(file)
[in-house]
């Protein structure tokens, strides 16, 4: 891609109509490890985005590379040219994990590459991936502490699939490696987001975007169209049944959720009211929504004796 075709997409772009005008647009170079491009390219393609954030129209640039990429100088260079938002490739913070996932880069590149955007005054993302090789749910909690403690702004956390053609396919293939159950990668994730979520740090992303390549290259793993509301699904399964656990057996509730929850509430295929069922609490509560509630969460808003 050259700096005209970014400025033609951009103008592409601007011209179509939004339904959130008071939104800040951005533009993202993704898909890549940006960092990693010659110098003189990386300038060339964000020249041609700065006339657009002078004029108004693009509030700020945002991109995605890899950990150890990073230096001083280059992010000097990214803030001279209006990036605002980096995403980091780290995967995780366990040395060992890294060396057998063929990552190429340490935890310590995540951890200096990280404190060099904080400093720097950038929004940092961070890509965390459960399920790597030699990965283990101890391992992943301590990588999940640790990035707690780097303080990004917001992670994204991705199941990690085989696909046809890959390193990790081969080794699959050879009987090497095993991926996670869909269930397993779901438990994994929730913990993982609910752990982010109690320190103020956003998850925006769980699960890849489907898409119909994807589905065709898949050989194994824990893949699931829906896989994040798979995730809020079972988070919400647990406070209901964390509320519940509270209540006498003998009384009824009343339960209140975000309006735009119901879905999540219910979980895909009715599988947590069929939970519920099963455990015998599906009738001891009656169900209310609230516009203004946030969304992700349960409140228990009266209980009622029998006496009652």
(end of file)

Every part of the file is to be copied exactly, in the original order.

[in-house]
């Protein structure tokens, strides 16, 4: 891609109509490890985005590379040219994990590459991936502490699939490696987001975007169209049944959720009211929504004796 075709997409772009005008647009170079491009390219393609954030129209640039990429100088260079938002490739913070996932880069590149955007005054993302090789749910909690403690702004956390053609396919293939159950990668994730979520740090992303390549290259793993509301699904399964656990057996509730929850509430295929069922609490509560509630969460808003 050259700096005209970014400025033609951009103008592409601007011209179509939004339904959130008071939104800040951005533009993202993704898909890549940006960092990693010659110098003189990386300038060339964000020249041609700065006339657009002078004029108004693009509030700020945002991109995605890899950990150890990073230096001083280059992010000097990214803030001279209006990036605002980096995403980091780290995967995780366990040395060992890294060396057998063929990552190429340490935890310590995540951890200096990280404190060099904080400093720097950038929004940092961070890509965390459960399920790597030699990965283990101890391992992943301590990588999940640790990035707690780097303080990004917001992670994204991705199941990690085989696909046809890959390193990790081969080794699959050879009987090497095993991926996670869909269930397993779901438990994994929730913990993982609910752990982010109690320190103020956003998850925006769980699960890849489907898409119909994807589905065709898949050989194994824990893949699931829906896989994040798979995730809020079972988070919400647990406070209901964390509320519940509270209540006498003998009384009824009343339960209140975000309006735009119901879905999540219910979980895909009715599988947590069929939970519920099963455990015998599906009738001891009656169900209310609230516009203004946030969304992700349960409140228990009266209980009622029998006496009652």